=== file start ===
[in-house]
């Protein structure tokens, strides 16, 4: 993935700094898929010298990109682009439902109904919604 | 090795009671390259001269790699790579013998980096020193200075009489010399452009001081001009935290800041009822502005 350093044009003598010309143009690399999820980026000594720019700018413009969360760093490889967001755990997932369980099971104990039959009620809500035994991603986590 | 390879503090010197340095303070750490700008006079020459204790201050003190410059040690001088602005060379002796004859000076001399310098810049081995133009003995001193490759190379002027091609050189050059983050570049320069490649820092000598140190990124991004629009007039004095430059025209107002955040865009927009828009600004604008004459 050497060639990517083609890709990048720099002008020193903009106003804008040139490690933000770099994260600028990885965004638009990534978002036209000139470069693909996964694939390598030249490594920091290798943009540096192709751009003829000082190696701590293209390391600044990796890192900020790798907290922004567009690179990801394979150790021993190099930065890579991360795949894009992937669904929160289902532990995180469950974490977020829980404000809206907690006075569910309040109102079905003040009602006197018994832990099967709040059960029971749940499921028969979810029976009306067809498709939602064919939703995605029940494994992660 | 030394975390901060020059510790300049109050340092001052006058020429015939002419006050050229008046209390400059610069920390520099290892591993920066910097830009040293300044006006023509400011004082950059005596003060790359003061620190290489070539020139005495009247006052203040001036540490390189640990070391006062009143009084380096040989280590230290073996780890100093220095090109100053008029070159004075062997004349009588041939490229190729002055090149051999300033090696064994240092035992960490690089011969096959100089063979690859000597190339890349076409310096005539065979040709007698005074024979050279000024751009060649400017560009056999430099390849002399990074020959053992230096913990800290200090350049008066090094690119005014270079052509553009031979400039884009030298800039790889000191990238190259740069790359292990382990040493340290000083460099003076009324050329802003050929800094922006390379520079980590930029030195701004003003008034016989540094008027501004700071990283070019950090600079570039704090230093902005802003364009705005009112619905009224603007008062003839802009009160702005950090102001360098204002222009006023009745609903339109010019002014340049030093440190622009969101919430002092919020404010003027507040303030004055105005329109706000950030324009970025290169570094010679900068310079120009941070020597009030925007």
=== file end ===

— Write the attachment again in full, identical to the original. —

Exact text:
[in-house]
């Protein structure tokens, strides 16, 4: 993935700094898929010298990109682009439902109904919604 | 090795009671390259001269790699790579013998980096020193200075009489010399452009001081001009935290800041009822502005 350093044009003598010309143009690399999820980026000594720019700018413009969360760093490889967001755990997932369980099971104990039959009620809500035994991603986590 | 390879503090010197340095303070750490700008006079020459204790201050003190410059040690001088602005060379002796004859000076001399310098810049081995133009003995001193490759190379002027091609050189050059983050570049320069490649820092000598140190990124991004629009007039004095430059025209107002955040865009927009828009600004604008004459 050497060639990517083609890709990048720099002008020193903009106003804008040139490690933000770099994260600028990885965004638009990534978002036209000139470069693909996964694939390598030249490594920091290798943009540096192709751009003829000082190696701590293209390391600044990796890192900020790798907290922004567009690179990801394979150790021993190099930065890579991360795949894009992937669904929160289902532990995180469950974490977020829980404000809206907690006075569910309040109102079905003040009602006197018994832990099967709040059960029971749940499921028969979810029976009306067809498709939602064919939703995605029940494994992660 | 030394975390901060020059510790300049109050340092001052006058020429015939002419006050050229008046209390400059610069920390520099290892591993920066910097830009040293300044006006023509400011004082950059005596003060790359003061620190290489070539020139005495009247006052203040001036540490390189640990070391006062009143009084380096040989280590230290073996780890100093220095090109100053008029070159004075062997004349009588041939490229190729002055090149051999300033090696064994240092035992960490690089011969096959100089063979690859000597190339890349076409310096005539065979040709007698005074024979050279000024751009060649400017560009056999430099390849002399990074020959053992230096913990800290200090350049008066090094690119005014270079052509553009031979400039884009030298800039790889000191990238190259740069790359292990382990040493340290000083460099003076009324050329802003050929800094922006390379520079980590930029030195701004003003008034016989540094008027501004700071990283070019950090600079570039704090230093902005802003364009705005009112619905009224603007008062003839802009009160702005950090102001360098204002222009006023009745609903339109010019002014340049030093440190622009969101919430002092919020404010003027507040303030004055105005329109706000950030324009970025290169570094010679900068310079120009941070020597009030925007």